WASHINGTON – Rep. Cathy McMorris Rodgers canceled a trip to the United Nations climate summit she had planned for this weekend, but the Spokane Republican delivered a clear message to the world leaders meeting in Dubai: The transition to cleaner energy shouldn’t come at the expense of U.S. energy production.
McMorris Rodgers, who chairs the House Energy and Commerce Committee, had planned to lead a bipartisan delegation to the conference, known as COP 28, in the oil-rich United Arab Emirates. She ended up skipping the trip due to a scheduling conflict, committee spokesman Sean Kelly said. The panel’s No. 2 Republican, Rep. Kelly Armstrong of North Dakota, led the group in her place.
“The U.S. is blessed with tremendous natural resources, which we’ve been able to harness as a result of free market principles and an entrepreneurial spirit that’s uniquely American,” McMorris Rodgers said in a subcommittee hearing Dec. 5, celebrating the United States’ status as the world’s No. 1 producer of oil and natural gas.
That message contrasts with the committee’s Democratic members, who generally support the Biden administration’s efforts to accelerate the nation’s transition to lower-carbon energy and transportation through government spending and tax incentives.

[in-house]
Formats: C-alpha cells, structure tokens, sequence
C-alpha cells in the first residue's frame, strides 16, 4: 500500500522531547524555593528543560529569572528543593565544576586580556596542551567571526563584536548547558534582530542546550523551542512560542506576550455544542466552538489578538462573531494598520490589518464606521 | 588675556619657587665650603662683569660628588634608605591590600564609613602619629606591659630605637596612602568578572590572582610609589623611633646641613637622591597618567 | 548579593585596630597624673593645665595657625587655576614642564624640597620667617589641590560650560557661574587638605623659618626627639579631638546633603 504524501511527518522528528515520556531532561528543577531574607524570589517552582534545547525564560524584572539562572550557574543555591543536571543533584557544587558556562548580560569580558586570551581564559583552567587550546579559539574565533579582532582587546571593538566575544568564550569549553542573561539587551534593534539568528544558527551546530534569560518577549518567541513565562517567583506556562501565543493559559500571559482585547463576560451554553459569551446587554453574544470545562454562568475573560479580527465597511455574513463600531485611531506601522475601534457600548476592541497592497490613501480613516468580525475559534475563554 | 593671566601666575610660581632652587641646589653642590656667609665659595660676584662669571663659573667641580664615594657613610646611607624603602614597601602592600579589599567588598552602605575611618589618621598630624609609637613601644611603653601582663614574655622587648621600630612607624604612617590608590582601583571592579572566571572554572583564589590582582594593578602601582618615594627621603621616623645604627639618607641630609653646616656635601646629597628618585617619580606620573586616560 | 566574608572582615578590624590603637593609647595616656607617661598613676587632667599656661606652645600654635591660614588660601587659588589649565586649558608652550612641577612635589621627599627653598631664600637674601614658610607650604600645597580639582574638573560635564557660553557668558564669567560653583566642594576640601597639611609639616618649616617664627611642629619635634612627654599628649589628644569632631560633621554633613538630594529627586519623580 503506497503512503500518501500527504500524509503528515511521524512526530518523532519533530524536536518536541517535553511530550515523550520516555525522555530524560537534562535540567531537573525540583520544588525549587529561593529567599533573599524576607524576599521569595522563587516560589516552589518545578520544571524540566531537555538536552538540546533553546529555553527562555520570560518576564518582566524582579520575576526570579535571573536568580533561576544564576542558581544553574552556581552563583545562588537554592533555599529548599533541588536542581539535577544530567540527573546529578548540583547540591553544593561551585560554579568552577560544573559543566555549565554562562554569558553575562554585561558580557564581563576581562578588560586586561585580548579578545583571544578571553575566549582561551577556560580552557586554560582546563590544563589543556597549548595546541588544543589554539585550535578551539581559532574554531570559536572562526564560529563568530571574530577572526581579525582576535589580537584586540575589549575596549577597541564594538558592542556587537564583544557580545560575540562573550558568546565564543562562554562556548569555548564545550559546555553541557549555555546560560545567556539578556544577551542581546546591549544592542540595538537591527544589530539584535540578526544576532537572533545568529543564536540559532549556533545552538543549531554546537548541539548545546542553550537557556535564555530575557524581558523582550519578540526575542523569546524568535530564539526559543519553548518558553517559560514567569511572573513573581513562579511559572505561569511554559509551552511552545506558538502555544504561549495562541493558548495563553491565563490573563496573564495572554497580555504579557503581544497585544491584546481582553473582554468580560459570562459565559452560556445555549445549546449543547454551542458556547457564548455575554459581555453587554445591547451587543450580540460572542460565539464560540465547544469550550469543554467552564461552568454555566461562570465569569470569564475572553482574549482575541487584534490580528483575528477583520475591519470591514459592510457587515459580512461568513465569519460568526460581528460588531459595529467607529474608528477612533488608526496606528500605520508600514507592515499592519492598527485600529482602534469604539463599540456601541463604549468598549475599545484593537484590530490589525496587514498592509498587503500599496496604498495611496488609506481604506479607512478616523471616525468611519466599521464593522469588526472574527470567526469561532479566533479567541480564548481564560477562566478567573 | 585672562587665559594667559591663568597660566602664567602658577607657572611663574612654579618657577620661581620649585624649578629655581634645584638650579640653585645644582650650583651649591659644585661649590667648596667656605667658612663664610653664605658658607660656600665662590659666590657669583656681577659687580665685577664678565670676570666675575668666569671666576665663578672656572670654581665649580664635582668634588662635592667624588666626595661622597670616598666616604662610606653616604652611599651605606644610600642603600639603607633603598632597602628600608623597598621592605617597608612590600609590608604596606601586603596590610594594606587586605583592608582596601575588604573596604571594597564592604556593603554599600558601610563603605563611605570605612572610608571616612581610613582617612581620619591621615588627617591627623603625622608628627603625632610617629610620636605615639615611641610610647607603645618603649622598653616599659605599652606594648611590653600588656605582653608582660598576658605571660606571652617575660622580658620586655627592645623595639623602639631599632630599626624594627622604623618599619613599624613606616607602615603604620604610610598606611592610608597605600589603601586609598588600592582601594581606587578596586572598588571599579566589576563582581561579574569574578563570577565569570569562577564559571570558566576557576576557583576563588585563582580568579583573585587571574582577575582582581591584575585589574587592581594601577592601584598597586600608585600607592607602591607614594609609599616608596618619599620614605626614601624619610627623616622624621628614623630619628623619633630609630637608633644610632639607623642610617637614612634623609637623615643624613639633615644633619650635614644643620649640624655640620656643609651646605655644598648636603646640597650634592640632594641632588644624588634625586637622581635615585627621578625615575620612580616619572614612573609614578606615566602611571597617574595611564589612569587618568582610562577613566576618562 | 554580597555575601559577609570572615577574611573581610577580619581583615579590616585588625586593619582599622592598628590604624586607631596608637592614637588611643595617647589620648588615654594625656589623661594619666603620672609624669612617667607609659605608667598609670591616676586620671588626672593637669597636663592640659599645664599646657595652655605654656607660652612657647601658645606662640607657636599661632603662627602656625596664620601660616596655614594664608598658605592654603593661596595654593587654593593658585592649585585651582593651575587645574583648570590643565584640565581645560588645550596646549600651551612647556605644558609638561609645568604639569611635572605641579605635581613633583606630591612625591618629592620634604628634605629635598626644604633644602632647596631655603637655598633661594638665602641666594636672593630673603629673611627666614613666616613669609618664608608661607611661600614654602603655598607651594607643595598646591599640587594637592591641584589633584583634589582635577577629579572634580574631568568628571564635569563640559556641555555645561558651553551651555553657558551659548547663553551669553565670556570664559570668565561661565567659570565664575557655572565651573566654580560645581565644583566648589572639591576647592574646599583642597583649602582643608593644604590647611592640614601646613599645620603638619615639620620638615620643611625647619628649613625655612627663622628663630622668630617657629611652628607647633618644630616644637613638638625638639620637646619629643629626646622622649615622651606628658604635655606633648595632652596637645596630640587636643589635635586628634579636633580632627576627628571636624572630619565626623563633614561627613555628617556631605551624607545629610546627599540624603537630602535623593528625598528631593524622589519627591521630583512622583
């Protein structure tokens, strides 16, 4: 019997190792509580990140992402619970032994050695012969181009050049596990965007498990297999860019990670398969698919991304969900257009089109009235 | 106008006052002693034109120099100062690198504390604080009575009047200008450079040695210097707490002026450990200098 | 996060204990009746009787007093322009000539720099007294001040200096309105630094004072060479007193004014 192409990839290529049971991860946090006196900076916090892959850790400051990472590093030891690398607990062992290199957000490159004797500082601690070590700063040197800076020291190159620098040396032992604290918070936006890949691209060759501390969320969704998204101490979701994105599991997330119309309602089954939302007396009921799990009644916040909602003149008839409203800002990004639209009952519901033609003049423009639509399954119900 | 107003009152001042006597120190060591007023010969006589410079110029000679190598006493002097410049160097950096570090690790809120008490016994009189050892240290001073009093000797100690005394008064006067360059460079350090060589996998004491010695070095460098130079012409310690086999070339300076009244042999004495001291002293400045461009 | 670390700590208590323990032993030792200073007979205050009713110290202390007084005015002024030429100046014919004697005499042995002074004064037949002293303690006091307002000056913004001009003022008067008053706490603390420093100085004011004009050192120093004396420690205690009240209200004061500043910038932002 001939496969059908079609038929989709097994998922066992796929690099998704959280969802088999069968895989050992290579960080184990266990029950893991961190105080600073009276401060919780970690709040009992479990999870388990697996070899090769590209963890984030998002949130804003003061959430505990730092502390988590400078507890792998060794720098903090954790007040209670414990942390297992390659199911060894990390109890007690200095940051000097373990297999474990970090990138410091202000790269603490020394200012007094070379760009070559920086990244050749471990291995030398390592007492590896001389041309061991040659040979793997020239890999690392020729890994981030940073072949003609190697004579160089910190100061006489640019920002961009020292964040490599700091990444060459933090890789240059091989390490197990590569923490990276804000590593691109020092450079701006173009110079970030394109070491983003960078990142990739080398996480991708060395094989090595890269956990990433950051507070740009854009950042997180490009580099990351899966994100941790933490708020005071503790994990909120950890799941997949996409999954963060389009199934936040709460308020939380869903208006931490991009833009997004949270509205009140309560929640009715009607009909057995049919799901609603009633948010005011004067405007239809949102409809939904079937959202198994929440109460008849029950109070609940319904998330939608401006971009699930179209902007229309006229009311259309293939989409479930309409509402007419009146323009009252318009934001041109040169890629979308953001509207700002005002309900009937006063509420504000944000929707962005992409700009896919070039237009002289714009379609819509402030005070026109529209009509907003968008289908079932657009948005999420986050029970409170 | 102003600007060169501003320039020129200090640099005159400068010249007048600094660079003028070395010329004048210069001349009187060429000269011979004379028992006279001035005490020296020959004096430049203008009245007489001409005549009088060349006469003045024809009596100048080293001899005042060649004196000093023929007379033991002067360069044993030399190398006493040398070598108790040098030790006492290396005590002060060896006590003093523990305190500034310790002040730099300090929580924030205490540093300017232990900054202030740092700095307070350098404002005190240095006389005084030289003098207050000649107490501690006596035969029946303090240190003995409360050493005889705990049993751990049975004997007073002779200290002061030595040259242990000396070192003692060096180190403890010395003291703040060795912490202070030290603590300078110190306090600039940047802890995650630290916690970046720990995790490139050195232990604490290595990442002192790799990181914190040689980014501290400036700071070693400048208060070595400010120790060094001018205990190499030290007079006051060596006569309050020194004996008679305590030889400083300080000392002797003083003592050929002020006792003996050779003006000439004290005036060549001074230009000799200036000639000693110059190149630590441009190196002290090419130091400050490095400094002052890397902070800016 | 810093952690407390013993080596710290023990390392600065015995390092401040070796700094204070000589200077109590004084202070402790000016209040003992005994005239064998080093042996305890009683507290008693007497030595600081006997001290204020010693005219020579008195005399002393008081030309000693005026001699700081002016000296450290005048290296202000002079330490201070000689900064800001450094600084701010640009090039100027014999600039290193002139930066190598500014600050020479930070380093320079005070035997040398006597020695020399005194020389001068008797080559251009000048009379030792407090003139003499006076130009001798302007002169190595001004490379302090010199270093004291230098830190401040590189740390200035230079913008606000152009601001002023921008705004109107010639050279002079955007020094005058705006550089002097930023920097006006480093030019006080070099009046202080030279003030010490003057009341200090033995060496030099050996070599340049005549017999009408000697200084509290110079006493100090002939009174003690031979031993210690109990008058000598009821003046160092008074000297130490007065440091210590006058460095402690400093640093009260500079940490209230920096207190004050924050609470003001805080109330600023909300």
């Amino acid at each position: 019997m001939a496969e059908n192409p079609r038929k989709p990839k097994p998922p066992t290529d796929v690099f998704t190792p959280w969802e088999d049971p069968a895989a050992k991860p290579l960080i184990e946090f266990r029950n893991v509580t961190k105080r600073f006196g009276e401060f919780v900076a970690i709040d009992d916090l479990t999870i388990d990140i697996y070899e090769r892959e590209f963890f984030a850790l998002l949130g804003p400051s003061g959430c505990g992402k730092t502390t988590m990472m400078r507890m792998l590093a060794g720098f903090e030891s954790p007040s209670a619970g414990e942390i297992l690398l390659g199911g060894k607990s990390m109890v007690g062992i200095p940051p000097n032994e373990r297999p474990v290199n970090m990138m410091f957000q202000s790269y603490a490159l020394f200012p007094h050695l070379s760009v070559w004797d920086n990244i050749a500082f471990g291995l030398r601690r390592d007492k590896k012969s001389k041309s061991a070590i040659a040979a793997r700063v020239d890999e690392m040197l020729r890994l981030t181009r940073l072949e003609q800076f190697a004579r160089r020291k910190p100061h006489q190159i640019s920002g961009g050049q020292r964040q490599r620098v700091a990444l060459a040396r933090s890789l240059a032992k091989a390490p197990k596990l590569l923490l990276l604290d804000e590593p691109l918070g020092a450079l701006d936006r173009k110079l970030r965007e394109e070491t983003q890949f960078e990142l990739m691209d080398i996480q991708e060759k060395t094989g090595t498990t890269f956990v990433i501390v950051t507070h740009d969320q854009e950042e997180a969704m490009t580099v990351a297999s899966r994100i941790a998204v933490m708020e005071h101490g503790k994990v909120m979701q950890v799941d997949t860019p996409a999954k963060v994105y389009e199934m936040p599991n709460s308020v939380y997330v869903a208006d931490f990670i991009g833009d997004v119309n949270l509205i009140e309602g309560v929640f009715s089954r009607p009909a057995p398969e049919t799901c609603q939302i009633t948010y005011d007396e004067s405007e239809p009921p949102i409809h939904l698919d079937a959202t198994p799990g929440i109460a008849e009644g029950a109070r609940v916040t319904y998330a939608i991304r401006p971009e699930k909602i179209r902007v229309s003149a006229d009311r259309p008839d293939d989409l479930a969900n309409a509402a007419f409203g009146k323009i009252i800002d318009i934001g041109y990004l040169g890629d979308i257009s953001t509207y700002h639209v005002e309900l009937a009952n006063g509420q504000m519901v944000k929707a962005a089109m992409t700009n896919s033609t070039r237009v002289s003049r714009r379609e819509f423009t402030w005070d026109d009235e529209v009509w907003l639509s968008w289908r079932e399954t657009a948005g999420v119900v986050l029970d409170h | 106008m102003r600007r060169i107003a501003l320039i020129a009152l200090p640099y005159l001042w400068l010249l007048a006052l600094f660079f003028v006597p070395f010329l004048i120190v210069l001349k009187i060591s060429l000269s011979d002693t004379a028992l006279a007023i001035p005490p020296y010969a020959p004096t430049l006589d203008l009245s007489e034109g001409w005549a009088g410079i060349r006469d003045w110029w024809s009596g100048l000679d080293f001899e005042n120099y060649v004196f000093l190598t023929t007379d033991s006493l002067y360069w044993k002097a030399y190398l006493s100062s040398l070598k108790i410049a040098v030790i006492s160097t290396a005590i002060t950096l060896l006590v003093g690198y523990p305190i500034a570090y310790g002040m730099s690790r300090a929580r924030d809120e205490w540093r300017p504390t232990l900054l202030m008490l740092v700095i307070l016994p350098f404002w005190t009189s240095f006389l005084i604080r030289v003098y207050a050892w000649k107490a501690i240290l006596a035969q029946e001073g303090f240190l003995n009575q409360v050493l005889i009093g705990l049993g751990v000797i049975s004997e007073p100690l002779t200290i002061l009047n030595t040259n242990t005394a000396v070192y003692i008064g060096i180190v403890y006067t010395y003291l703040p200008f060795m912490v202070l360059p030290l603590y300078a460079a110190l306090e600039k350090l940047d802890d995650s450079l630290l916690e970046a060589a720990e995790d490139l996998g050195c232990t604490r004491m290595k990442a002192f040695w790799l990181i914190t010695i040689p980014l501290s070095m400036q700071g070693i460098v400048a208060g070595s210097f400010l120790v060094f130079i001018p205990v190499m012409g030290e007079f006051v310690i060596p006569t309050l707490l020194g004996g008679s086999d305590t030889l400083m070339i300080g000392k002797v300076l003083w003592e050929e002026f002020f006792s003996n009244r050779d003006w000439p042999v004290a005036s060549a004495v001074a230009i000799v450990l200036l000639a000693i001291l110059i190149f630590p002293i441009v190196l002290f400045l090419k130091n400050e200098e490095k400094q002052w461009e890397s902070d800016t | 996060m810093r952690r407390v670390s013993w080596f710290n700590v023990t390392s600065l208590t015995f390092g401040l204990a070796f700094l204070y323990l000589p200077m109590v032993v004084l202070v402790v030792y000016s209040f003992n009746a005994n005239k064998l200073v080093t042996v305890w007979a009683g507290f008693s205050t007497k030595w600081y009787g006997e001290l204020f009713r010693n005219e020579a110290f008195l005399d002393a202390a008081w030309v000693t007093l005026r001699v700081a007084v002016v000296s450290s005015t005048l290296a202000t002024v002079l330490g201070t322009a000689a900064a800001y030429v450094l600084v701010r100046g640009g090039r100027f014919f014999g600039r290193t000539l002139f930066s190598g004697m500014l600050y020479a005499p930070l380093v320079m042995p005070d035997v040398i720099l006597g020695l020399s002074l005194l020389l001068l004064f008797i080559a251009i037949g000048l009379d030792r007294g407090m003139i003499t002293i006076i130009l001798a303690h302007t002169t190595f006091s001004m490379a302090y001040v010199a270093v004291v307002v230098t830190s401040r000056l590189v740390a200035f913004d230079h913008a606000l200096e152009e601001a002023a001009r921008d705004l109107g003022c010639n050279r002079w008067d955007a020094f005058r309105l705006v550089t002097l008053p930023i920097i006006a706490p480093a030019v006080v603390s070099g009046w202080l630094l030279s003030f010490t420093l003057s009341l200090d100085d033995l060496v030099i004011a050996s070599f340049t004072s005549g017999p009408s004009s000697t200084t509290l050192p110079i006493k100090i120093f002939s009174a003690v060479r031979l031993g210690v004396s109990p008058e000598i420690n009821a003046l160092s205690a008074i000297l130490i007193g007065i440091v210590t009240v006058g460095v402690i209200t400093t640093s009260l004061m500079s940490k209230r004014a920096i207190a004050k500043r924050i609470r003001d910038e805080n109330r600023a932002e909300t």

Before the delegation left for Dubai, McMorris Rodgers led a meeting Wednesday in which the committee advanced 42 bills to the House floor, several of which illustrated her vision for a U.S. energy policy that uses hydropower, nuclear energy and other sources to reduce the nation’s reliance on fossil fuels.
Despite the parties’ different messages, the official bipartisan House delegation organized by McMorris Rodgers and her Democratic counterpart of the committee, Rep. Frank Pallone of New Jersey, represents a step forward in cooperation between Republicans and Democrats. In past years, lawmakers have traveled in single-party delegations or in privately sponsored bipartisan groups. A bipartisan Senate delegation also flew to the summit, led by Sen. Ben Cardin, D-Md.
The same tension that exists between Democrats and Republicans has played out on the global stage, with COP 28 showcasing the differences between countries whose economies rely on fossil fuels and those that want to rapidly cut carbon emissions in an effort to slow climate change.
The summit comes under a cloud of controversy following reports that its host, Sultan Al Jaber, an Emirati politician and the head of the national oil company, was using the gathering to strike fossil fuel deals. Al Jaber denied that claim, but he provoked more controversy when he said during the summit that there is “no science” to support the push to phase out fossil fuels.
The summit, which began Nov. 30, will conclude Dec. 12.